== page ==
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Goldwater scholars discuss research

Two Duke juniors, Kushal Seetharam and Yaohua Xue, have been selected to receive the 2013 Barry M. Goldwater Scholarship. The award is given to selected scholars based on academic merit in mathematics, science and engineering. Seetharam is an Angier B. Duke scholar studying electrical and computer engineering, and Xue is a chemistry and economics double major. The Chronicle spoke with both scholars about receiving the award and about their research.

The Chronicle: What does it take to be a Goldwater Scholar?

Kushal Seetharam: Primarily two things. One is you have to be really interested in the work you’re doing. You have to be really passionate about it. It should be something you would procrastinate doing other homework to work on this. The second thing is great mentorship. Without the professors I worked with taking an interest in me, I could not have progressed as much as I have.

TC: What kind of research do you do?

KS: I’ve worked in a few different fields of research. In high school I did biochemistry research on nerve agents. At Duke, I started out doing computer architecture research with [electrical and computer engineering professor] Dr. Daniel Sorin. I then started getting more interested in physics and I began working with [ECE professor] Dr. David Smith on applications of metamaterials in invisibility cloaking and wireless energy transfer.

TC: How did you first get started doing this kind of research?

KS: I started getting more interested in physics after I got to college. I especially liked electromagnetics because it was very visual and clean. I had a previous interest in wireless energy transfer and I read an article that one of the researchers in Dr. Smith’s lab had recently published in a paper about metamaterials and wireless energy transfer. I contacted him and got involved in that project and have been working with him for about a year now.

TC: What was the hardest problem you faced during your time doing research?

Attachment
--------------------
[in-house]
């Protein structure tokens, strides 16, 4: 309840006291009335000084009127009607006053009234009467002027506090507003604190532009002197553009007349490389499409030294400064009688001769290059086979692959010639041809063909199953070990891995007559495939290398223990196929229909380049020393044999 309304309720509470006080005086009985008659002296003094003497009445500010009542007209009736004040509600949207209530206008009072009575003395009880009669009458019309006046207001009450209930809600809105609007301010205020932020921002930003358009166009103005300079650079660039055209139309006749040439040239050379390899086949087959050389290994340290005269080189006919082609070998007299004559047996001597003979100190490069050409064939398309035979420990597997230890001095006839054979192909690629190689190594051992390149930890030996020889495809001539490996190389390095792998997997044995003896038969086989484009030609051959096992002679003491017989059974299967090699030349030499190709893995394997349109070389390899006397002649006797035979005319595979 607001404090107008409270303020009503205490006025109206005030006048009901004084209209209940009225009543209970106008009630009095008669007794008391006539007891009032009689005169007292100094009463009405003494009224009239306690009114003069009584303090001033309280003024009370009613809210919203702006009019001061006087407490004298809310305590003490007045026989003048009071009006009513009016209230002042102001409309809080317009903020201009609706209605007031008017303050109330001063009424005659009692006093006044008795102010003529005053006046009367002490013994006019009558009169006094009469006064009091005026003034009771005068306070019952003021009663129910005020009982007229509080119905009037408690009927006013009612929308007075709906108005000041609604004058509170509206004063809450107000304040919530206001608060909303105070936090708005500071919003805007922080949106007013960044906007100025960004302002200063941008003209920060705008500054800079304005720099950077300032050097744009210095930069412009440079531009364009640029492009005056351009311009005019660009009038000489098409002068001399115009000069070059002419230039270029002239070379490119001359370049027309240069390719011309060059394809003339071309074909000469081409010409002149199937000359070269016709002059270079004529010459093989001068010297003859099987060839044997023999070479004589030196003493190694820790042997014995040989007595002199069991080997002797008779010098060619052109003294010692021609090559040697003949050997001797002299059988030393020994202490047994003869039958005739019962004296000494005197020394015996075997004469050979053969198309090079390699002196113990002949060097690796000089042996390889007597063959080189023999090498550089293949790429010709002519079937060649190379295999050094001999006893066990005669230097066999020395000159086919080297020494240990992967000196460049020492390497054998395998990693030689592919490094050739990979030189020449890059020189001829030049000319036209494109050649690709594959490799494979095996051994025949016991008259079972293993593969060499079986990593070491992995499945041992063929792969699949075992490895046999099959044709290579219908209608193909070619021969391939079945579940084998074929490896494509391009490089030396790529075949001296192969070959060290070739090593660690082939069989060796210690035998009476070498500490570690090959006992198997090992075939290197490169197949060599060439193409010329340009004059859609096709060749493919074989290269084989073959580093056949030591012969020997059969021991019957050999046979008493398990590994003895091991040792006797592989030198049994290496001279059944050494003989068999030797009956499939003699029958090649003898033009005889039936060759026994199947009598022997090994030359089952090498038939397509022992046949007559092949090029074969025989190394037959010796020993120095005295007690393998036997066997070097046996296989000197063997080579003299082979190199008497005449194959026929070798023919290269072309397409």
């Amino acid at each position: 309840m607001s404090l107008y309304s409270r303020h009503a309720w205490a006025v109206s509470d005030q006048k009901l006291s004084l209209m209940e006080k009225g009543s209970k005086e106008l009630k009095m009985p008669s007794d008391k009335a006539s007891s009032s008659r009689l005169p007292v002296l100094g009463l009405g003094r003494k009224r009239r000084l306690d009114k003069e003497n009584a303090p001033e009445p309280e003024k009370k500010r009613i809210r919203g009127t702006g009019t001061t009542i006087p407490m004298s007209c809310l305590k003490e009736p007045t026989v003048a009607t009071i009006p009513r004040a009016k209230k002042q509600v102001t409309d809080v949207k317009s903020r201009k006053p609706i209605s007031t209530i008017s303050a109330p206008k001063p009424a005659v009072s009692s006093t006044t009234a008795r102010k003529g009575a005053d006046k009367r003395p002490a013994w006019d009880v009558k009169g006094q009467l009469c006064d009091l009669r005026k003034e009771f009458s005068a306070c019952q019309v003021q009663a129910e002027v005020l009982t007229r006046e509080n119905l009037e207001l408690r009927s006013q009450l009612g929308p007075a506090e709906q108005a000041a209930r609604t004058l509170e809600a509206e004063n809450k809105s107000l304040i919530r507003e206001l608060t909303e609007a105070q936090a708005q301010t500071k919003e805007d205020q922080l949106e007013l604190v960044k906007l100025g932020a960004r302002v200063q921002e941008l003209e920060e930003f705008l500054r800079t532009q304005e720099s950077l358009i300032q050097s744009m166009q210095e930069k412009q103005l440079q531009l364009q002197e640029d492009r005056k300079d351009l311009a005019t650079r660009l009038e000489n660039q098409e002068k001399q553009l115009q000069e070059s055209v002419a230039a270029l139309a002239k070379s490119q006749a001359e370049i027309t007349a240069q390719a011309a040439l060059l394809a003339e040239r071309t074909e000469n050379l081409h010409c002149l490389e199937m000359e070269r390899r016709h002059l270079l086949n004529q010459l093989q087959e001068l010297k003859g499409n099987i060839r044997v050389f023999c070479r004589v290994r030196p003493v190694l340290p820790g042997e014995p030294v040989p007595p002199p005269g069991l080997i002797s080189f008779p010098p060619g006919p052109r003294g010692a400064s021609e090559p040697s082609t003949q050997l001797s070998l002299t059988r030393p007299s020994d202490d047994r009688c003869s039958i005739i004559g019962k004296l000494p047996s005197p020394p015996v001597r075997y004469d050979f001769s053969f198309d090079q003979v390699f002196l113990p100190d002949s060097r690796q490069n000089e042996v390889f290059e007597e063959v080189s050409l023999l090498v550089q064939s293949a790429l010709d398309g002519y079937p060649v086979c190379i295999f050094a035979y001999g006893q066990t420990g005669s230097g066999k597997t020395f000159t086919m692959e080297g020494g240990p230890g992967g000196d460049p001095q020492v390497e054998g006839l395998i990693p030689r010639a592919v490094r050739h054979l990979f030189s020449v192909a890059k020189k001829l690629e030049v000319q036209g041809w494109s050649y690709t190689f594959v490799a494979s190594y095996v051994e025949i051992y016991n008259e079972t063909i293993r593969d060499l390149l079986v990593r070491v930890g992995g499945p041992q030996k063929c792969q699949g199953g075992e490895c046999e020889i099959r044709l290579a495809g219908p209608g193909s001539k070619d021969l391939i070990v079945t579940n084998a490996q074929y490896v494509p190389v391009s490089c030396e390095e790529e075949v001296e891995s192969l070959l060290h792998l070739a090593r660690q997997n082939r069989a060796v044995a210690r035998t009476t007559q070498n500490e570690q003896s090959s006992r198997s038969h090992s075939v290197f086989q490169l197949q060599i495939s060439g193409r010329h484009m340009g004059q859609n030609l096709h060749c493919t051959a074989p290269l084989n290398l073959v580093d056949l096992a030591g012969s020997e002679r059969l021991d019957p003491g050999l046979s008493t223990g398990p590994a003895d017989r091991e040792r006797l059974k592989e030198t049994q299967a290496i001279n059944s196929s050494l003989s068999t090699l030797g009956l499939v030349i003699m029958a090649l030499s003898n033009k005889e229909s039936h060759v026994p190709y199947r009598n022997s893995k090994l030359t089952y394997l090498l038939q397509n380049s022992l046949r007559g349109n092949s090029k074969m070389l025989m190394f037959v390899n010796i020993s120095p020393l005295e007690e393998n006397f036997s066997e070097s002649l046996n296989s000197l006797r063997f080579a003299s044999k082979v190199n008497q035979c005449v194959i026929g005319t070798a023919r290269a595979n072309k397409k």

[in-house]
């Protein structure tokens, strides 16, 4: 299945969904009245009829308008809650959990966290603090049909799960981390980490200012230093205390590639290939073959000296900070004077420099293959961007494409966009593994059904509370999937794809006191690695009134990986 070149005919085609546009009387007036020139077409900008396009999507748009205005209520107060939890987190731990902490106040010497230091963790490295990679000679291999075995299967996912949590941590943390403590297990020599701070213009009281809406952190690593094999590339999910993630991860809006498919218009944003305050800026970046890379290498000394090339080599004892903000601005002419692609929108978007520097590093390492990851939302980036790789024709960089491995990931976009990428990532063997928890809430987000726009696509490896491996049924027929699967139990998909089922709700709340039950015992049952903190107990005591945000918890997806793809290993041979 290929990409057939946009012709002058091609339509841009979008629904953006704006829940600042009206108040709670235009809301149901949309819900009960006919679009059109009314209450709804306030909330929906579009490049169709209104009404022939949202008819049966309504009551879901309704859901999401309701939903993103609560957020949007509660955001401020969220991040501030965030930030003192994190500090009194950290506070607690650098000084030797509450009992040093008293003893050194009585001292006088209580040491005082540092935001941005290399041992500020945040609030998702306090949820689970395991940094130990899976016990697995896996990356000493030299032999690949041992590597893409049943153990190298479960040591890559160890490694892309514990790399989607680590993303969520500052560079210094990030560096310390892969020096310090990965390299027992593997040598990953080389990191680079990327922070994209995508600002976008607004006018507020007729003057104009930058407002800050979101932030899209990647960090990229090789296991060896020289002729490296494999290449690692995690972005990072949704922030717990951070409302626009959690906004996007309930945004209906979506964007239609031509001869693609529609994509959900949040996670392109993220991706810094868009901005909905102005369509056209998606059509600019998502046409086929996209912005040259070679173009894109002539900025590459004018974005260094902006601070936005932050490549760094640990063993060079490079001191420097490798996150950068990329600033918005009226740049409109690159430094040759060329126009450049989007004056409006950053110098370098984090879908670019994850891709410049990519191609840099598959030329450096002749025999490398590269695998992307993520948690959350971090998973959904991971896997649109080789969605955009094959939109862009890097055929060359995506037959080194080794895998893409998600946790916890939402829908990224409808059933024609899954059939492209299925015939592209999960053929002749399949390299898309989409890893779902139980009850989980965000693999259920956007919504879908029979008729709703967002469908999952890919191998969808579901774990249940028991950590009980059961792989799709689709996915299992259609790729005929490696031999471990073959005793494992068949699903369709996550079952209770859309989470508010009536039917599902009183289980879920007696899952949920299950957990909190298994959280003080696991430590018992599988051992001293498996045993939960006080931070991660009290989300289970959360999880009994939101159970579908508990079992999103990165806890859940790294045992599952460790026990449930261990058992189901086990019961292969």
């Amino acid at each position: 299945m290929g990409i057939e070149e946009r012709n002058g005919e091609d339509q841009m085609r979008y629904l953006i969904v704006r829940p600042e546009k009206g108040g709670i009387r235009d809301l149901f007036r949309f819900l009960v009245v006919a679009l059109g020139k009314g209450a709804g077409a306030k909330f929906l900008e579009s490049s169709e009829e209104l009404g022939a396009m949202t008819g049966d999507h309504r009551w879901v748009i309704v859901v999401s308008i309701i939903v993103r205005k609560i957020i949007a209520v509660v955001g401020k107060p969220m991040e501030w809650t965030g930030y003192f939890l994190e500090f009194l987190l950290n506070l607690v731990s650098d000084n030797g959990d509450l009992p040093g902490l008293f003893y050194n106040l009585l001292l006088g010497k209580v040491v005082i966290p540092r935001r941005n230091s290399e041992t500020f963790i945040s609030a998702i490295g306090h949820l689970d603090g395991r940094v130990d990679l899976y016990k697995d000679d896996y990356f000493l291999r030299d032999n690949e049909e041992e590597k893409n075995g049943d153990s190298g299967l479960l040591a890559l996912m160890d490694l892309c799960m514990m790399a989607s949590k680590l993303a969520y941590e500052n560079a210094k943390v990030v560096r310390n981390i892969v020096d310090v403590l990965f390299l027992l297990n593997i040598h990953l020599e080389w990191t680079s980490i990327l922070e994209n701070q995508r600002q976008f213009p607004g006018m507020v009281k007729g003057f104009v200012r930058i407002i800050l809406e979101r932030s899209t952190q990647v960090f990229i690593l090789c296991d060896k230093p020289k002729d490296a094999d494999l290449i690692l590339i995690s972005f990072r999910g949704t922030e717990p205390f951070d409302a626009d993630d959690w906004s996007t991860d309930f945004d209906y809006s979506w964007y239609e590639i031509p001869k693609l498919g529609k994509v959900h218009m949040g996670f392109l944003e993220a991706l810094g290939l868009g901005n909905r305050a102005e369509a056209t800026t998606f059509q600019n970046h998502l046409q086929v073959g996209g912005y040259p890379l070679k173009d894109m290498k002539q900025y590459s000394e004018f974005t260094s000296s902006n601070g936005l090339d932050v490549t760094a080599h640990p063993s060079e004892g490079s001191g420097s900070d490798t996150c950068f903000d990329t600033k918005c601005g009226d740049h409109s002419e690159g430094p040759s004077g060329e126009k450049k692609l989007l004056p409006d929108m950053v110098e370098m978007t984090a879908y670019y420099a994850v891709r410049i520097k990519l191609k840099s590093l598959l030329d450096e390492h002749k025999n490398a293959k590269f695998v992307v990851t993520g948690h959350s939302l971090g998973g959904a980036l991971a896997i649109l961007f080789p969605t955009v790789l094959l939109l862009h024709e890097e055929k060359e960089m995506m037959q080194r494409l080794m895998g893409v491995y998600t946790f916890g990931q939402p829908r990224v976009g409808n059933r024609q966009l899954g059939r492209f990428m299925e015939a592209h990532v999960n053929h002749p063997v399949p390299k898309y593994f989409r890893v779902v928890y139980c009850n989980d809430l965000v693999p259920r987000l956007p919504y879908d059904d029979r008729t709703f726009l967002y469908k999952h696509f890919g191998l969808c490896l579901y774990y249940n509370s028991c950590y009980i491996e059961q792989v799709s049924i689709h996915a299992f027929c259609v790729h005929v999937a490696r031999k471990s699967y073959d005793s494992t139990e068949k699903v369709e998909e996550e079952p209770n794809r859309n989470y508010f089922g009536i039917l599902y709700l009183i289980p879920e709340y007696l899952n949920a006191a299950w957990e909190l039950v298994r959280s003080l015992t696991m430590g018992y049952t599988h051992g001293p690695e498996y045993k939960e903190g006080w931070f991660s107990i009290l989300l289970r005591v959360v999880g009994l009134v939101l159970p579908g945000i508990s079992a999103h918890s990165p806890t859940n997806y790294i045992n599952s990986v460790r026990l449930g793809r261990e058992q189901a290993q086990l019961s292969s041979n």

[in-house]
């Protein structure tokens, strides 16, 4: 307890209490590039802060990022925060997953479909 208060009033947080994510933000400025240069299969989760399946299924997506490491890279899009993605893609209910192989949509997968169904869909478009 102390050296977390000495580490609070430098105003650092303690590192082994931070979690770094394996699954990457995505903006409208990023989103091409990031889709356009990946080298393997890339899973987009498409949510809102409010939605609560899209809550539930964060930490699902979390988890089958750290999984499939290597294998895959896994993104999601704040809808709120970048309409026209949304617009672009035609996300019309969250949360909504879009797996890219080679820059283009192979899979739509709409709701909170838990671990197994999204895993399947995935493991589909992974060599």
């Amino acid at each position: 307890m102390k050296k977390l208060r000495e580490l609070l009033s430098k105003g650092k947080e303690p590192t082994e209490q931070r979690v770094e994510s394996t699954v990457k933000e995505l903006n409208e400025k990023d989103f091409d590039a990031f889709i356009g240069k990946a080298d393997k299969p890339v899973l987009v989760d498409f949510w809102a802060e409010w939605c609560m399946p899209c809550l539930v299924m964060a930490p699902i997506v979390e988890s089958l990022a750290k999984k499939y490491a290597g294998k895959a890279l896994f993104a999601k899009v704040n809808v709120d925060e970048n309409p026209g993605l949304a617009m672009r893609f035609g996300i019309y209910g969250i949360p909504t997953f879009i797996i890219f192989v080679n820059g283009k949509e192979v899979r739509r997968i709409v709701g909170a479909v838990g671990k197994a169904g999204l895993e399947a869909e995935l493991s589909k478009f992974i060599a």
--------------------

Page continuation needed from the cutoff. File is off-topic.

KS: The hardest problem was getting over the misconception that I need to take classes to learn more before I do research. The truth is, no matter how many classes you take, you’re never going to learn enough. The only way to get better at something is to start doing it. You pick stuff up as you go along while trying, failing and eventually succeeding.

TC: What was your most defining or accomplished moment in your research experience?

KS: About a month ago, one of the projects I was working on, they had designed the metamaterial before I started working on the project, fabricated it and tested it in an experiment for what it was meant to do, and the simulation that they designed for it and the experiment weren’t fully matching. So I used a different approach to the simulation that I had been working on before to investigate the same thing. I was able to show some of the characteristics that matched better with the experiment. That was really cool for me. Being able to do something used to see those two match was really rewarding.

TC: What do you plan to do in the future?

KS: I plan to get a Ph.D. in applied physics. After that, I’m not quite sure. I could either see myself going into industry to work on novel applications and inventions or going into academia. I’ll figure that out when I’m doing my Ph.D.

The Chronicle: What does it take to be a Goldwater Scholar?

Yaohua Xue: To me, it’s just people who are very passionate about research in general, I guess more specifically in the science, engineering or math fields. That’s one of the main criteria—having a passion for research.

TC: How would you describe the research they took into consideration when they gave you this award?

YX: I’m working in a biochemistry lab, and the past project I’ve been working on is involved with the DNA repair pathway. What we are looking to do is the first part of the process where we solved several structures of several proteins of those pathways, and right now we are trying to find an inhibitor of this pathway that’s been implicated in the research. We are looking for inhibitors of this pathway to enhance the effects of current chemotheraputics to treat cancer.

TC: How did you get started with that research? What brought you into that particular field?

YX: Sophomore year I was looking to do work in a biochemistry lab, and I specifically contacted [Pei Zhou, associate professor of biochemistry], and he paired me up with this graduate student who was working on his project so that’s how I ended up working on this project.

TC: What was the hardest problem you faced while doing your research?

YX: Some of the most difficult parts for me is that sometimes I get frustrated that things don’t work out or that you don’t get the data you expect. But I guess the important thing is to always figure out a new way to approach the problem and try to figure out what went wrong and try to go forward from there. We had to figure out how to fix it and just go.

TC: What was your most defining or accomplished moment in your research experience? What was a big turning point for you?

YX: When I got to work on pieces of the project on my own and contributed to the overall project. I was really proud that I made the experiment work and got really good data.

TC: What do you plan to do in the future?

YX: I will be applying to an M.D./Ph.D. program, and I’m looking to do research in pharmacology, designing molecules that target each pathway to help treat diseases.